Astarte in Phoenicia::Astarte


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Astarte in Phoenicia

Figurine of Astarte with a horned headdress, Louvre Museum

In the description of the Phoenician pantheon ascribed to Sanchuniathon, Astarte appears as a daughter of Epigeius (Greek: Uranus) and Ge (Earth), and sister of the god Elus. After Elus overthrows and banishes his father Epigeius, as some kind of trick Epigeius sends Elus his "virgin daughter" Astarte along with her sisters Asherah and the goddess who will later be called Ba`alat Gebal, "the Lady of Byblos".<ref>Je m'appelle Byblos, Jean-Pierre Thiollet, H & D, 2005, p. 73. ISBN 2 914 266 04 9</ref> It seems that this trick does not work, as all three become wives of their brother Elus. Astarte bears Elus children who appear under Greek names as seven daughters called the Titanides or Artemides and two sons named Pothos "Longing" and Eros "Desire". Later with Elus' consent, Astarte and Hadad reign over the land together. Astarte puts the head of a bull on her own head to symbolize Her sovereignty. Wandering through the world, Astarte takes up a star that has fallen from the sky (a meteorite) and consecrates it at Tyre.

Ashteroth Karnaim (Astarte was called Ashteroth in the Hebrew Bible) was a city in the land of Bashan east of the Jordan River, mentioned in [[s:Bible (King James)/Genesis#14:5Genesis 14:5]] and [[s:Bible (King James)/Joshua#12:4Joshua 12:4]] (where it is rendered solely as Ashteroth). The name translates literally to 'Ashteroth of the Horns', with 'Ashteroth' being a Canaanite fertitility goddess and 'horns' being symbolic of mountain peaks. Figurines of Astarte have been found at various archaeological sites in Israel, showing the goddess with two horns.<ref>Raphael Patai. The Hebrew Goddess. (Wayne State University Press 1990). ISBN 0-8143-2271-9 p. 57.</ref>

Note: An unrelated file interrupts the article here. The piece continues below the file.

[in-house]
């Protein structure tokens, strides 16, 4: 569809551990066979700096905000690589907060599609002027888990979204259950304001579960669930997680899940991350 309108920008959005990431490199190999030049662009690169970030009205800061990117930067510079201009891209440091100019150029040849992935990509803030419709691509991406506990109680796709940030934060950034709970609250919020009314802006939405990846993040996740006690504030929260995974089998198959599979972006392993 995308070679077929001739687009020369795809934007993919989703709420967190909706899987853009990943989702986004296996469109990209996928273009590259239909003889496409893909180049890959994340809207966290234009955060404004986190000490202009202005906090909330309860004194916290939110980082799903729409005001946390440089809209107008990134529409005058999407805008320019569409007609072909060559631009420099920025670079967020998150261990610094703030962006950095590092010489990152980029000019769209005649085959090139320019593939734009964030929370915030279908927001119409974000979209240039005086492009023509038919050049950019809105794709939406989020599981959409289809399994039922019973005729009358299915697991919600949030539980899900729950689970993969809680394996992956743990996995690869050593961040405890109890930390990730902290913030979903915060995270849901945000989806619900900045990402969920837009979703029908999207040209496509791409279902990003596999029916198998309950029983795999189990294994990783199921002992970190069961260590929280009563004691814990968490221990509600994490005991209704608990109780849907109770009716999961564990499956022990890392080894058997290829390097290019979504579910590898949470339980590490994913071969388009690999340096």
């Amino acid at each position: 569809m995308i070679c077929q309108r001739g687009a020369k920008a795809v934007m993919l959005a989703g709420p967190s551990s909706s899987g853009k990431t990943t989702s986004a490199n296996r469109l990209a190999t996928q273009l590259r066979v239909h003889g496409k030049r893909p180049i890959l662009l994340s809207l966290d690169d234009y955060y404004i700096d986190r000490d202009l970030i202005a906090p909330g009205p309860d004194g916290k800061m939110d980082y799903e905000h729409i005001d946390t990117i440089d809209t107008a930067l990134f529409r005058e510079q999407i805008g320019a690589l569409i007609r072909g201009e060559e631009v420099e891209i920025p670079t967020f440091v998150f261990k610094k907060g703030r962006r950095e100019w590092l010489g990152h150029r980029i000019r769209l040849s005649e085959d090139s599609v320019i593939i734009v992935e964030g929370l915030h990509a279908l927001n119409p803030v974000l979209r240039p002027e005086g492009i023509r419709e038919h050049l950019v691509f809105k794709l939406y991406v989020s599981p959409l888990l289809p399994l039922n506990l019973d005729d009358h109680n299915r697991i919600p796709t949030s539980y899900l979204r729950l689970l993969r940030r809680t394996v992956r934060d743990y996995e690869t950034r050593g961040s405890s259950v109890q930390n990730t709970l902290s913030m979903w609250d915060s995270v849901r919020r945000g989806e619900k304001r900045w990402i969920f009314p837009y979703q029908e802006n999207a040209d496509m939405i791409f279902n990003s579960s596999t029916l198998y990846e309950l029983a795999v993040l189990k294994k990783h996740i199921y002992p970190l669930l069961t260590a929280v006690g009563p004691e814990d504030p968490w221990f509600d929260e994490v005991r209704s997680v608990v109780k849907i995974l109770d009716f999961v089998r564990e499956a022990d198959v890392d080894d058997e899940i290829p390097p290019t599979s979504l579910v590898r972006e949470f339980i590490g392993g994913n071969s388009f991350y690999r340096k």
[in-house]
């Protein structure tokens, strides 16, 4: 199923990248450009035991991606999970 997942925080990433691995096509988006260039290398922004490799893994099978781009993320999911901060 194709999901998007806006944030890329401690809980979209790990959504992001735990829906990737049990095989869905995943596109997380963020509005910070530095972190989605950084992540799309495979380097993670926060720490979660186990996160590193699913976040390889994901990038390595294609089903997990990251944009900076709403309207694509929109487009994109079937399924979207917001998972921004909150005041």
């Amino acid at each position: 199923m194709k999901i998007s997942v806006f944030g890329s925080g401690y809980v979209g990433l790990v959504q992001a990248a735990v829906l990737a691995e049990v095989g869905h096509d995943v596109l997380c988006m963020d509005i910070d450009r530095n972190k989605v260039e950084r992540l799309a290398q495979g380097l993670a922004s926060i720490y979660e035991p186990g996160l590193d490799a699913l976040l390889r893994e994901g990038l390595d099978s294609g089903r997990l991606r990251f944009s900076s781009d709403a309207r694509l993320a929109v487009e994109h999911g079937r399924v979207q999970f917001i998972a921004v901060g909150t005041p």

Astarte's most common symbol was the crescent moon (or horns), according to religious studies scholar Jeffrey Burton Russell, in his book The Devil: Perceptions of Evil from Antiquity to Primitive Christianity.<ref>Jeffrey Burton Russell. The Devil: Perceptions of Evil from Antiquity to Primitive Christianity. (Cornell University Press 1977). ISBN 0-8014-9409-5 p. 94.</ref>

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Astarte in Phoenicia
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